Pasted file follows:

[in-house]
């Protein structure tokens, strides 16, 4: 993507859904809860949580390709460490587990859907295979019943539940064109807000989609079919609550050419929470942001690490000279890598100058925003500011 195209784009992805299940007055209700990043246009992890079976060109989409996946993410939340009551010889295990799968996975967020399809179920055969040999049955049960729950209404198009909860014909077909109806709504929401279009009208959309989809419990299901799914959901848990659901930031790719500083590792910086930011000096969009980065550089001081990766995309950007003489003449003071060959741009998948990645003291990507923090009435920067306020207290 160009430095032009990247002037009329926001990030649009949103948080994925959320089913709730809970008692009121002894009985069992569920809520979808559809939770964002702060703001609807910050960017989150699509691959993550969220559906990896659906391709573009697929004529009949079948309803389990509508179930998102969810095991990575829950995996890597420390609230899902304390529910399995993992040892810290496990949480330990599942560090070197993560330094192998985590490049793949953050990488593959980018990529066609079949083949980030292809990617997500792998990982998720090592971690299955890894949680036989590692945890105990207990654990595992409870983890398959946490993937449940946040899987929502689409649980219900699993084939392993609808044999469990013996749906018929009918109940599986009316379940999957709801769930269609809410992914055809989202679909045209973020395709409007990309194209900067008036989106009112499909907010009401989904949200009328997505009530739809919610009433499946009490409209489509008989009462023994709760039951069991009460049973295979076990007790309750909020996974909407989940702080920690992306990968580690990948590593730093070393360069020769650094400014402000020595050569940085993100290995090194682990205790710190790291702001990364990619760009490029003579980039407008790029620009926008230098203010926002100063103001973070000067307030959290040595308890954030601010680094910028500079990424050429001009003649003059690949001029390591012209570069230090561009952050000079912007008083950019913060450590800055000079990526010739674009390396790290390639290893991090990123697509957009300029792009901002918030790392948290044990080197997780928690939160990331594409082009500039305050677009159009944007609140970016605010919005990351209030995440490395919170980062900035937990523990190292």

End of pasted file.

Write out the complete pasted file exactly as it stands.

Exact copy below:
[in-house]
């Protein structure tokens, strides 16, 4: 993507859904809860949580390709460490587990859907295979019943539940064109807000989609079919609550050419929470942001690490000279890598100058925003500011 195209784009992805299940007055209700990043246009992890079976060109989409996946993410939340009551010889295990799968996975967020399809179920055969040999049955049960729950209404198009909860014909077909109806709504929401279009009208959309989809419990299901799914959901848990659901930031790719500083590792910086930011000096969009980065550089001081990766995309950007003489003449003071060959741009998948990645003291990507923090009435920067306020207290 160009430095032009990247002037009329926001990030649009949103948080994925959320089913709730809970008692009121002894009985069992569920809520979808559809939770964002702060703001609807910050960017989150699509691959993550969220559906990896659906391709573009697929004529009949079948309803389990509508179930998102969810095991990575829950995996890597420390609230899902304390529910399995993992040892810290496990949480330990599942560090070197993560330094192998985590490049793949953050990488593959980018990529066609079949083949980030292809990617997500792998990982998720090592971690299955890894949680036989590692945890105990207990654990595992409870983890398959946490993937449940946040899987929502689409649980219900699993084939392993609808044999469990013996749906018929009918109940599986009316379940999957709801769930269609809410992914055809989202679909045209973020395709409007990309194209900067008036989106009112499909907010009401989904949200009328997505009530739809919610009433499946009490409209489509008989009462023994709760039951069991009460049973295979076990007790309750909020996974909407989940702080920690992306990968580690990948590593730093070393360069020769650094400014402000020595050569940085993100290995090194682990205790710190790291702001990364990619760009490029003579980039407008790029620009926008230098203010926002100063103001973070000067307030959290040595308890954030601010680094910028500079990424050429001009003649003059690949001029390591012209570069230090561009952050000079912007008083950019913060450590800055000079990526010739674009390396790290390639290893991090990123697509957009300029792009901002918030790392948290044990080197997780928690939160990331594409082009500039305050677009159009944007609140970016605010919005990351209030995440490395919170980062900035937990523990190292």